The Netherlands has the densest livestock population in Europe. The immense environmental impact of this was already made clear by the statistics on manure production: 70 billion per year, or 4000 kg per Dutchman. What is far less well known is the environmental impact of greenhouse gas emissions produced by the livestock industry. According to calculations from the Centre for Agriculture and Environment (CLM), a cow annually produces just as many greenhouse gas emissions as 4.5 cars, or driving 70.000 kilometres. This is why the Nicolaas G. Pierson Foundation, in collaboration with the Free University Amsterdam, conducted research to explore the relationship between meat consumption and the emission of greenhouse gasses. The results of this research were today presented in the documentary Meat the Truth.
Following An Inconvenient Truth many Dutch people pointed their fingers at cars and light bulbs as the main culprits for global warming. Indeed, the cabinet even briefly considered a ban on the sake of traditional light bulbs. However, there is a far more important cause of global warming: meat consumption.
Eating meat produces a net contribution of 1400 kg to the emission of CO2 per Dutch citizen; that is 22.4 megatons for all Dutch people. This is the equivalent of driving 140 billion kilometres in a car. Meat consumption and car use create a comparable amount of climate damage in our country. This is why it is more than justified to question why the cabinet heavily devotes itself to climate protection by levying kilometre charges, promoting the use of low-energy light bulbs and energy efficient apparatus, but appears to have completely ignored the issue of meat consumption. A reduction in meat consumption can also produce great results in the fight against deforestation, water shortages, unequal food distribution and the wastage of plant-based proteins by first feeding them to animals. A tax on steak would, for example, have a greater impact on the environment than levying kilometre charges on car owners.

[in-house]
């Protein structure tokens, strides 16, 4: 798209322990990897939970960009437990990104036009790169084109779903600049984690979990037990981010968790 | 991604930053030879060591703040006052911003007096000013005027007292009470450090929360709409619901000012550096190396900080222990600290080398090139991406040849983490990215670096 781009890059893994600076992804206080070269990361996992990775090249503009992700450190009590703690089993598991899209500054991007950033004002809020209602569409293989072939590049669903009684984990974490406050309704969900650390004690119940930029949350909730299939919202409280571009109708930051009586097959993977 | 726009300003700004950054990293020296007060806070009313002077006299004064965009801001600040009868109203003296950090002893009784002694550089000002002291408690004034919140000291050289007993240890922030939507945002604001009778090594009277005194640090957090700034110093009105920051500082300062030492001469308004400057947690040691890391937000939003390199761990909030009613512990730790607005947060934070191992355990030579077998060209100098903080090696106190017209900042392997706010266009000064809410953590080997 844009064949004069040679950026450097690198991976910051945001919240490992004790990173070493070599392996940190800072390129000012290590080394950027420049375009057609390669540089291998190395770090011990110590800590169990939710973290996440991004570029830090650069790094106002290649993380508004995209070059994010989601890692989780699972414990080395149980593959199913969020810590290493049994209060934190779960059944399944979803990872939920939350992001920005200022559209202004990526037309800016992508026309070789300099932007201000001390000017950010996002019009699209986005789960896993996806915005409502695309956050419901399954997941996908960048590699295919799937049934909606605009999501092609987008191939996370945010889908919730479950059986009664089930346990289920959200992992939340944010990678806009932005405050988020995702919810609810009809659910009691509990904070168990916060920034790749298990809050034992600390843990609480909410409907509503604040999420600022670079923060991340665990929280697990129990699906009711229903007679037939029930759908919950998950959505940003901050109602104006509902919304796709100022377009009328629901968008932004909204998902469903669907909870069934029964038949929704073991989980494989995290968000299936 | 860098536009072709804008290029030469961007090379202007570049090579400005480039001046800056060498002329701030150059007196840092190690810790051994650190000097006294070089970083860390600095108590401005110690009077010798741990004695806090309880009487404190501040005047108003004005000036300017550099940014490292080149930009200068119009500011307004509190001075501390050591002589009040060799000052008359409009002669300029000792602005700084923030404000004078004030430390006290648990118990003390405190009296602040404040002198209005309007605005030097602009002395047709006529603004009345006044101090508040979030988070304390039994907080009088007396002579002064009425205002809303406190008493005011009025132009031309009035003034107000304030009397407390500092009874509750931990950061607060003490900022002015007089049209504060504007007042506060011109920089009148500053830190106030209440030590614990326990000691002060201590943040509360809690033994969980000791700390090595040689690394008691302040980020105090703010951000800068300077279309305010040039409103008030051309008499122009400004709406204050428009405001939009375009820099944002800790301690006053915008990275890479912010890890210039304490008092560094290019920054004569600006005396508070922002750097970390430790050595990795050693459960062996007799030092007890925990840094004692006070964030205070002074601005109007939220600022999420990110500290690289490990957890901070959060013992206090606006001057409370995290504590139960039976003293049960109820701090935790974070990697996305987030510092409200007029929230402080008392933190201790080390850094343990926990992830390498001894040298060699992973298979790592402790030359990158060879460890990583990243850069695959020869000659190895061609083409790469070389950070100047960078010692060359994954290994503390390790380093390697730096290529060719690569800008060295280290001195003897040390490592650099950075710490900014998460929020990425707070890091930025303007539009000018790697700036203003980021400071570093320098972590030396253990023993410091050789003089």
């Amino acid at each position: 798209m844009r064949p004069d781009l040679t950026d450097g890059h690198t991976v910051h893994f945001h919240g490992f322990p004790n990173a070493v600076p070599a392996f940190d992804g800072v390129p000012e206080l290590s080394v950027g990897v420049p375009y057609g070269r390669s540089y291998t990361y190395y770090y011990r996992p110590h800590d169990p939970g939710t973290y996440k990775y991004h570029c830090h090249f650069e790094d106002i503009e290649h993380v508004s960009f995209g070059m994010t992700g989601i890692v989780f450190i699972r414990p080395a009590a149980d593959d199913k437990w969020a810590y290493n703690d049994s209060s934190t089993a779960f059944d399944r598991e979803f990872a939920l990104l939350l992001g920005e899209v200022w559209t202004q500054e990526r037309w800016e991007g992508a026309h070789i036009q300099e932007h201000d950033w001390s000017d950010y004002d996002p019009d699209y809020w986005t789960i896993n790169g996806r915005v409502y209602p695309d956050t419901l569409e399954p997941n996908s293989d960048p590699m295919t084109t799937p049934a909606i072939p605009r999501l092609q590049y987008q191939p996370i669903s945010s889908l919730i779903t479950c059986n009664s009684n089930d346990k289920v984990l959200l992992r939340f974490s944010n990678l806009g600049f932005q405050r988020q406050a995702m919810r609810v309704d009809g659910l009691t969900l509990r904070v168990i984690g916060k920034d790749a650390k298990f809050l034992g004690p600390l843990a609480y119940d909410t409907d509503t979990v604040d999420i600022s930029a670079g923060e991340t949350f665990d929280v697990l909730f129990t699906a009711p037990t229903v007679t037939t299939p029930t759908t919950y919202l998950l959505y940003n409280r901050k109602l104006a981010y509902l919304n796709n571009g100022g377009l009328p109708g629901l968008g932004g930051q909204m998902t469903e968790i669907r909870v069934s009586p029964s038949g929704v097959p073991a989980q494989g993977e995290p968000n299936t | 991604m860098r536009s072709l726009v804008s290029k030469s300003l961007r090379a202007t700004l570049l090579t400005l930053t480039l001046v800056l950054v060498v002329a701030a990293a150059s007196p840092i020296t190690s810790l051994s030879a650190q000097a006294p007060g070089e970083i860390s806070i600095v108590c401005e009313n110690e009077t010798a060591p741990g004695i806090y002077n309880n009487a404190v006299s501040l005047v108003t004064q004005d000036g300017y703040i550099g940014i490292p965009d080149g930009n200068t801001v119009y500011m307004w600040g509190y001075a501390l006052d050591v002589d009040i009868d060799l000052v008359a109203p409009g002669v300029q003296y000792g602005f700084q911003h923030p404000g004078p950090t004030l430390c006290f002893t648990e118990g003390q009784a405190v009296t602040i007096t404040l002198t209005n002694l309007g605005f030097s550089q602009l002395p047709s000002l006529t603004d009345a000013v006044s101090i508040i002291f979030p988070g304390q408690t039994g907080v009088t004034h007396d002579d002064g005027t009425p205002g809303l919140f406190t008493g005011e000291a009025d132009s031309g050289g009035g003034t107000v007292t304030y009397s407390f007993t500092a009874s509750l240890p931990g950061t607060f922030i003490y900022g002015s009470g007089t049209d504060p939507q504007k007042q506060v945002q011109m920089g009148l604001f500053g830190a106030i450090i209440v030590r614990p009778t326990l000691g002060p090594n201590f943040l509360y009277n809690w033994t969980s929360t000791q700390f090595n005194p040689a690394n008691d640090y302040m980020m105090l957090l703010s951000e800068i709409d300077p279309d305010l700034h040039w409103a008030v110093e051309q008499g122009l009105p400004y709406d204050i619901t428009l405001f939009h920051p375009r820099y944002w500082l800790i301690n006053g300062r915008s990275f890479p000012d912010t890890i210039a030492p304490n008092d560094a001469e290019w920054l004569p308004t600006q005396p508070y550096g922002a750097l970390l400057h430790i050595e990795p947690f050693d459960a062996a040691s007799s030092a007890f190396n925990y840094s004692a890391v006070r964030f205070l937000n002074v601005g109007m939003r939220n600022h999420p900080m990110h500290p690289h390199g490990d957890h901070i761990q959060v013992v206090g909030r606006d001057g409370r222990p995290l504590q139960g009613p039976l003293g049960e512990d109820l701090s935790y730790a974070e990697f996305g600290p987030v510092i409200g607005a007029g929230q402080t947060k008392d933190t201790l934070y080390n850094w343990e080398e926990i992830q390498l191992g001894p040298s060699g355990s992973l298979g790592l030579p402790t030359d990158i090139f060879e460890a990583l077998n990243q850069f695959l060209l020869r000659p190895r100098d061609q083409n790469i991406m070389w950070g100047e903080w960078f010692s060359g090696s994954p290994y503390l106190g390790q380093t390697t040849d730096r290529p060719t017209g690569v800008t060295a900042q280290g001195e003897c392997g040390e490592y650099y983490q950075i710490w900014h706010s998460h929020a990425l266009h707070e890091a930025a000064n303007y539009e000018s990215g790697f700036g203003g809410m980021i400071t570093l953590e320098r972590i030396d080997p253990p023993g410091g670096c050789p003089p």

Given the high social costs that are associated with the production of meat, it is incredible that meat is still ignored when it comes to the issue of sustainable production and consumption. Meat continues to fall under the low VAT tariff and the pollution costs of meat production are still passed on to society. The costs of the pollution of drinking water as a result of excessive fertiliser use amount to tens of millions, while the ammonia pollution caused by intensive livestock farming costs society hundreds of millions of euros each year. What is more, the polluters in the sector are subsidised, for example, through export subsidies for pork. Apparently the general adage ‘the polluter pays’, which is used for other sectors, does not apply to them.
Agriculture Minister Gerda Verburg responded rather derisively to parliamentary proposals to stimulate a meat-free day through a government campaign ‘donderdag zonderdag’ (literally: Thursdays, a day without). While, during the last government, her party colleague Pieter van Geel took the standpoint that meat is the most environmentally damaging part of our diet. Meat consumption and the environmental pollution with which it is associated warrants serious attention from a government that professes to want to reduce the emission of greenhouse gasses.